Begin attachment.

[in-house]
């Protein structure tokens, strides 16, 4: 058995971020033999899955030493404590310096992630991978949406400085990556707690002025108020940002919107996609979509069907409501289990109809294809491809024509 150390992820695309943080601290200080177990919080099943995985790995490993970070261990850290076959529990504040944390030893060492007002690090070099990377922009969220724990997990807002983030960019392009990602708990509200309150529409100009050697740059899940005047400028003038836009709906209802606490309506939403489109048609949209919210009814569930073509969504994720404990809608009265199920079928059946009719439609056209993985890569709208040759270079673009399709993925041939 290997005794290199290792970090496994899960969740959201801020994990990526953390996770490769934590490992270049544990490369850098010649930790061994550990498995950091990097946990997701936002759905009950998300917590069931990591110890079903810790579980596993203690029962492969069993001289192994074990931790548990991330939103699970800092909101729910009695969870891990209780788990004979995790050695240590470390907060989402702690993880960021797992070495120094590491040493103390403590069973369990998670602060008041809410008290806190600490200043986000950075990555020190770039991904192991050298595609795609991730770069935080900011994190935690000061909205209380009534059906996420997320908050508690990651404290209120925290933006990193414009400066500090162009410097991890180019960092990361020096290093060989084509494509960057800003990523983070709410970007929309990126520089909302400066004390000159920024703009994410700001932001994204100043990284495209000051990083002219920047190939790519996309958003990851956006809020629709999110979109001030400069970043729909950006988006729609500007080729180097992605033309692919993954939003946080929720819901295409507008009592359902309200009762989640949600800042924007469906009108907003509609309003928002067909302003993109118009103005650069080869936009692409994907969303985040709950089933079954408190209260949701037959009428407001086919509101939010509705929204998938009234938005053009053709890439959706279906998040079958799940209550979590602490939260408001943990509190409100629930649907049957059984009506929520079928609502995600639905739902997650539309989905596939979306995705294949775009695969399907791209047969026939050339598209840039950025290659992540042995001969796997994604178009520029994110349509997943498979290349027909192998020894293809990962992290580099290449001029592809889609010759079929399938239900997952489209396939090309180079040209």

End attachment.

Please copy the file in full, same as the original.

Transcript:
[in-house]
């Protein structure tokens, strides 16, 4: 058995971020033999899955030493404590310096992630991978949406400085990556707690002025108020940002919107996609979509069907409501289990109809294809491809024509 150390992820695309943080601290200080177990919080099943995985790995490993970070261990850290076959529990504040944390030893060492007002690090070099990377922009969220724990997990807002983030960019392009990602708990509200309150529409100009050697740059899940005047400028003038836009709906209802606490309506939403489109048609949209919210009814569930073509969504994720404990809608009265199920079928059946009719439609056209993985890569709208040759270079673009399709993925041939 290997005794290199290792970090496994899960969740959201801020994990990526953390996770490769934590490992270049544990490369850098010649930790061994550990498995950091990097946990997701936002759905009950998300917590069931990591110890079903810790579980596993203690029962492969069993001289192994074990931790548990991330939103699970800092909101729910009695969870891990209780788990004979995790050695240590470390907060989402702690993880960021797992070495120094590491040493103390403590069973369990998670602060008041809410008290806190600490200043986000950075990555020190770039991904192991050298595609795609991730770069935080900011994190935690000061909205209380009534059906996420997320908050508690990651404290209120925290933006990193414009400066500090162009410097991890180019960092990361020096290093060989084509494509960057800003990523983070709410970007929309990126520089909302400066004390000159920024703009994410700001932001994204100043990284495209000051990083002219920047190939790519996309958003990851956006809020629709999110979109001030400069970043729909950006988006729609500007080729180097992605033309692919993954939003946080929720819901295409507008009592359902309200009762989640949600800042924007469906009108907003509609309003928002067909302003993109118009103005650069080869936009692409994907969303985040709950089933079954408190209260949701037959009428407001086919509101939010509705929204998938009234938005053009053709890439959706279906998040079958799940209550979590602490939260408001943990509190409100629930649907049957059984009506929520079928609502995600639905739902997650539309989905596939979306995705294949775009695969399907791209047969026939050339598209840039950025290659992540042995001969796997994604178009520029994110349509997943498979290349027909192998020894293809990962992290580099290449001029592809889609010759079929399938239900997952489209396939090309180079040209």